Phase 4 of the Anatomy of a Start-Up: Emotions Edition Series
Usually soon after the initial investment is secured from the founder’s bank accounts, friends and family, incubator funding, or in the form of sweat equity, it is time to bring the “imaginary friend” (aka the vivid start-up idea), from a mental vision to a tangible reality. First investments provide the resources required to build an initial version of the MVP (minimum viable product) – usually a working subset of the original idea. Getting to a working MVP typically takes a lot more time and work than originally planned. Although delays are almost always the case given the many unforeseen complexities that arise, not meeting original deadlines can be an early source of frustration for founders and initial financiers. The process of building the MVP may include the company’s first hires which can also add to the complexity of day-to-day operations since, often for the first time, founders will experience the additional challenges associated with managing a staff. These challenges can pile on added pressure that is usually not factored into the overall schedule. And at some point during this MVP phase, the realization that it will take more time, money, and resources than expected begins to set in. Building the MVP is often filled with a combination of emotions that can span from excitement to anxiety and back.
Development of the MVP may also bring up questions about features that will lead to further analysis of competitive products. And early conversations with potential customers not only helps to determine important MVP features but also helps clarify which features are needed in order to better differentiate with existing solutions.
Talking in-depth with first customer prospects usually provides a healthy dose of reality about alternatives to your product or service that may not have been mentioned during initial market research.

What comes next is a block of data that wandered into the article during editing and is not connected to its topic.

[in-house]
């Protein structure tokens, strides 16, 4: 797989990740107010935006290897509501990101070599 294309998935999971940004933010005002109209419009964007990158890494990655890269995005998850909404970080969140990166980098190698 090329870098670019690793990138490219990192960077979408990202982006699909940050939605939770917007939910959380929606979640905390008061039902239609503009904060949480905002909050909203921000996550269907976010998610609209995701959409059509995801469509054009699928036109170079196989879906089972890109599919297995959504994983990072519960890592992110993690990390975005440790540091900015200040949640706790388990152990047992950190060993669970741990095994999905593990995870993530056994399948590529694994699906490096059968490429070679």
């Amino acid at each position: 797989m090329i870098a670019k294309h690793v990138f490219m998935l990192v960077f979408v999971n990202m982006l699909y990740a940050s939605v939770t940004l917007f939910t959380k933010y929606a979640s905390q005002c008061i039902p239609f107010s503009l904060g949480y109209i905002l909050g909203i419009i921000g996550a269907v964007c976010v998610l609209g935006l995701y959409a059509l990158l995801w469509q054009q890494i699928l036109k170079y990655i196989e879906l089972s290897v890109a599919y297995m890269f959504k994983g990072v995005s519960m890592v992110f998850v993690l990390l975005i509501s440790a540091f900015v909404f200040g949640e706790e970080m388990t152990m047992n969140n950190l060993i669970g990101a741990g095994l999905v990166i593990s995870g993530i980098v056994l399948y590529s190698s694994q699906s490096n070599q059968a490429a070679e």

In addition, when presented with an initial MVP customers are often less enthusiastic than they were when presented with the original concept. We sometimes refer to this as the “build it and they don’t come” part of the process. We find that there is a difference between providing encouraging feedback and actually using or buying a product. Only when a customer is asked to commit will many of the tangible factors be revealed. This is human nature. After perhaps some initial frustration, the more tangible valuable feedback will lead founders to collect more information about the features and functionality customers will actually require in order to justify the time to use or buy. While this provides another layer of information for the product planning process, it can be a bit deflating since new requirements or requested changes may require a redesign and more time and resources to complete the MVP.
At Inspiration Ventures we often find that founders make the mistake of spending too much time planning and developing product functionality and features in a vacuum –– without much collaboration with potential customers or analysis of the market. This is supported by the fact that most entrepreneurs have a better idea about the technical aspects of their solution (based on their tech background or experience) and less information about what actual problems the solution addresses. Altogether this results in early product plans that are designed based on the founder’s best guess at what features are required instead of an emphasis on real customer requirements. This is a common problem that often requires several MVP modification cycles before it will be accepted by users and customers. While it is true that you can’t be sure what a customer would actually use or pay for until you get a signed contract, we always recommend that founders try to get as much information about customer needs throughout the initial MVP design and development process. Based on our experience, doing so can help minimize the required additional time and resources to achieve the features that customers value the most. Encouraging founders to get early product feature feedback from users can help save time, money, and frustration when a product is finally brought to market.